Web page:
February 3, 2016 by Robert Franklin, Esq, Member, National Board of Directors, National Parents Organization
The outrage that is a putative father registry is on graphic display in this case (KMOV, 1/28/16). Truly, it doesn’t get much worse than this.
As readers of this blog know (but precious few other Americans do), putative father registries exist to facilitate the adoption of children fathered by unmarried men. They do so by removing the requirement that the father be notified of- and consent to- the adoption of his child before it can take place.
How do they get around the notice requirement that’s so fundamental a part of due process of law? They do so by resort to certain preposterous legal fictions. First, they assume that, when a man has sexual intercourse with a woman, he knows that (a) conception has occurred, (b) a child will be born, (c) the mother will place the child for adoption, (d) in a location he knows about and (e) without informing him. All those things being presumed to be true, it is then reasonable to conclude that the father, if he wanted to contest the adoption, would do so. Of course if some of them aren’t true, then the whole justification for the PFR is lost, but neither legislators, nor lawyers nor judges admit that.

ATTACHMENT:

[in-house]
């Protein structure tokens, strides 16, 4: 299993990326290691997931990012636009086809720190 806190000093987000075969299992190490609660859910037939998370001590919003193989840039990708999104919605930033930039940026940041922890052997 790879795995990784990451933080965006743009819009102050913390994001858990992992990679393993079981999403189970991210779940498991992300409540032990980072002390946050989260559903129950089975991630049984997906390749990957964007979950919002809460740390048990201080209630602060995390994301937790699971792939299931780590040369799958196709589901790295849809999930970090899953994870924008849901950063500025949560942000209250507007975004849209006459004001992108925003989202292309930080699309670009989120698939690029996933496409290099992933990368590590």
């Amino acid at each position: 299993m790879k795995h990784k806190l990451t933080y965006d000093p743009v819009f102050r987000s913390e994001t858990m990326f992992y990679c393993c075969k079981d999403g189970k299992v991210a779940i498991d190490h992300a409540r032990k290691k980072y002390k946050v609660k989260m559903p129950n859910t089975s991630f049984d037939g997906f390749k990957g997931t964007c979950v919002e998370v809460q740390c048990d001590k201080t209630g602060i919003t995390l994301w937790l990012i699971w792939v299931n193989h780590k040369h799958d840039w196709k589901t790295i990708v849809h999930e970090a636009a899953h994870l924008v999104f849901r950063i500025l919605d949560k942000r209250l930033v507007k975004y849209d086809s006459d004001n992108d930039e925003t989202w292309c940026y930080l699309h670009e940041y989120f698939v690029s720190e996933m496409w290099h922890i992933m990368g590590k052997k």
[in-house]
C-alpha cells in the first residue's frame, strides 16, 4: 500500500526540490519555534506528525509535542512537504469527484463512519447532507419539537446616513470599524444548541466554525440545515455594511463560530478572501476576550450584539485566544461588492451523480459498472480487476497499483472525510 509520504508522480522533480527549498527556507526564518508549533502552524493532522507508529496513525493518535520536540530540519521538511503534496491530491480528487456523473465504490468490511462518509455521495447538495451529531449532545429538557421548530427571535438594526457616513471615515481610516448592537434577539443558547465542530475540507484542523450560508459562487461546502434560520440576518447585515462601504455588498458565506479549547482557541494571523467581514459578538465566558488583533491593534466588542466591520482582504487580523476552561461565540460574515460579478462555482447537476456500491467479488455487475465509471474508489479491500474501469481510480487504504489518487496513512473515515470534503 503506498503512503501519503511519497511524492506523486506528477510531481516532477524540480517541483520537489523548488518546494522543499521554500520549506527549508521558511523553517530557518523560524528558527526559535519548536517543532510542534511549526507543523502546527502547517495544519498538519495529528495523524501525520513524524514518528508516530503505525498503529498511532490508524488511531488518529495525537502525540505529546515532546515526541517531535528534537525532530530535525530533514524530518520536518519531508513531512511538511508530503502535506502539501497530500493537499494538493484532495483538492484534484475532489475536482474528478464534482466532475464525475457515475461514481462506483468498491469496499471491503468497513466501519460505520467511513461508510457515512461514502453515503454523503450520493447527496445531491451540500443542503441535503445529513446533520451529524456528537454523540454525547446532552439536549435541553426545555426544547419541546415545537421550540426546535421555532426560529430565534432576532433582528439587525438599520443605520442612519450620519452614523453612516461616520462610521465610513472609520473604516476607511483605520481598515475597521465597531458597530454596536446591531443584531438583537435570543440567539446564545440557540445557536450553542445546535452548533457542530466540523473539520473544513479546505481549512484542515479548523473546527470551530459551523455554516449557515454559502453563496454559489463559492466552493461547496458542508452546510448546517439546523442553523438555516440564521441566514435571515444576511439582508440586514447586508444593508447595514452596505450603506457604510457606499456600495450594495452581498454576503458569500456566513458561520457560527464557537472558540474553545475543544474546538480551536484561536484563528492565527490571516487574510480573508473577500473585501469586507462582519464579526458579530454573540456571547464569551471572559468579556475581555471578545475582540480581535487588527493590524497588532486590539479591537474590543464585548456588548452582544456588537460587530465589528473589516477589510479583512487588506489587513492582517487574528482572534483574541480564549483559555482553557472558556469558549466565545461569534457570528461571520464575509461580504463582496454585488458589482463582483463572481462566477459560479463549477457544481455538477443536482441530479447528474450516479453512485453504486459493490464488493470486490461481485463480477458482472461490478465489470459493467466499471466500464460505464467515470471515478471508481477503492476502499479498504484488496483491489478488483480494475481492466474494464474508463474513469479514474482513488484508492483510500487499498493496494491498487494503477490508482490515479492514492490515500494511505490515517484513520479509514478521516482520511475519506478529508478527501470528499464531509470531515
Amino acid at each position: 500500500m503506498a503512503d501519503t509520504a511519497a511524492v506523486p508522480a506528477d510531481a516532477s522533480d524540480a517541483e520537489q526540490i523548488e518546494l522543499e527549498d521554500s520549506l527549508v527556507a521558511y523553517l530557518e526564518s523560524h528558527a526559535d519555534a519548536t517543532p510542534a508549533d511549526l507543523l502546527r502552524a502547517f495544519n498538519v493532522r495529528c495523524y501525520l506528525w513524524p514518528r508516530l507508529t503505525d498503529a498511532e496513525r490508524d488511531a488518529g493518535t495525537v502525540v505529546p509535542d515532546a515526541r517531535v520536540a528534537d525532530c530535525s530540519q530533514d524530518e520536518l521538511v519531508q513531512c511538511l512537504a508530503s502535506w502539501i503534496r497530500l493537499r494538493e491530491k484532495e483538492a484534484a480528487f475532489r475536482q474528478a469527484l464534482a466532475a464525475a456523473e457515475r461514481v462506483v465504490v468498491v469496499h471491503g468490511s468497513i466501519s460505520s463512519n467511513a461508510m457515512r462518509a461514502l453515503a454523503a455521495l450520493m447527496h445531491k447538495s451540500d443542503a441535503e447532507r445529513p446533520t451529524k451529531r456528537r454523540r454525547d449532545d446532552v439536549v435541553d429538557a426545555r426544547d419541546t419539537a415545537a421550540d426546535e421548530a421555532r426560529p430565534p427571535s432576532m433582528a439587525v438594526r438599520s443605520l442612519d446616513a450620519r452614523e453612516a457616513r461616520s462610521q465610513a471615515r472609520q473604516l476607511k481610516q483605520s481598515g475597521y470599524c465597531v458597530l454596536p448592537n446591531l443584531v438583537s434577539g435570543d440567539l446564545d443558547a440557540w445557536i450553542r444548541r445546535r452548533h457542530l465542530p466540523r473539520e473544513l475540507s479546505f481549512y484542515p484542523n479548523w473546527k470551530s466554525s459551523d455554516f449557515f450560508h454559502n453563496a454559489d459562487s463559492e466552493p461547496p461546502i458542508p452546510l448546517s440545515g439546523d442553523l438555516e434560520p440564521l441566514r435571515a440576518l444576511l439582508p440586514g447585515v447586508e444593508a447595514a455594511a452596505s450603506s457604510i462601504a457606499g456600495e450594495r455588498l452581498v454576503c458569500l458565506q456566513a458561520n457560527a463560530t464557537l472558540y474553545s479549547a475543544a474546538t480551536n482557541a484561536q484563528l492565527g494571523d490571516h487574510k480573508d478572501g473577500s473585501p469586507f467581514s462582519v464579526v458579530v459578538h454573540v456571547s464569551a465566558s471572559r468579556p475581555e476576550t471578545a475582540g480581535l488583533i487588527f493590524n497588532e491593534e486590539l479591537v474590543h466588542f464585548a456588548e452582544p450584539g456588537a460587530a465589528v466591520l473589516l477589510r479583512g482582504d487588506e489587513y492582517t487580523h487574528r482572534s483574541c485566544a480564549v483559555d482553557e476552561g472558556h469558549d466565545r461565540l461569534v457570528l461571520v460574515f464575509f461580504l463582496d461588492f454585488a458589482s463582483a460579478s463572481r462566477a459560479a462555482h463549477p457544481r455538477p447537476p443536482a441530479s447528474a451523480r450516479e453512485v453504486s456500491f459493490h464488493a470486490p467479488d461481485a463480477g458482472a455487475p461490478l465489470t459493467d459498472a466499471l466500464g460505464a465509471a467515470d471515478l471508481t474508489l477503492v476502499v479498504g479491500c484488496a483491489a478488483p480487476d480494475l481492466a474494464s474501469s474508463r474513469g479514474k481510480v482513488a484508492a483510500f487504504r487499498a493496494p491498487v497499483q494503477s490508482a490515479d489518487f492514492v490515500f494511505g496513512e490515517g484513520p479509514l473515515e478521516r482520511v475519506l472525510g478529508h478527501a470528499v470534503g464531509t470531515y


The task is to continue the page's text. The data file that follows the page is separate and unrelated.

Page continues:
Stranger still, the man is presumed to know that the PFR exists, what it is, what it’s used for, how it can impact his parental rights and what he’s supposed to do vis-à-vis the registry. That might make sense but for the fact that, in most of the 34 states that have a PFR, they’re closely-guarded secrets. Few states spend a dime to publish any information about their PFRs with the predictable result that few men know a thing about them.
Don’t believe me? Here’s what the KMOV article has to say about the Kansas registry:
A putative father registry, offered in both Kansas and Missouri, is something unwed fathers can do to protect their rights, but many have no idea it exists…
However, it’s not something that’s widely used. Since 1994, only five men have put their name on the putative registry in Kansas.
Kansas doesn’t even have a website for its registry. Fathers have to call the Department of Social and Rehab Services at (785) 296-3237 or write the office at P.O. Box 497 Topeka, KS 66601-0497.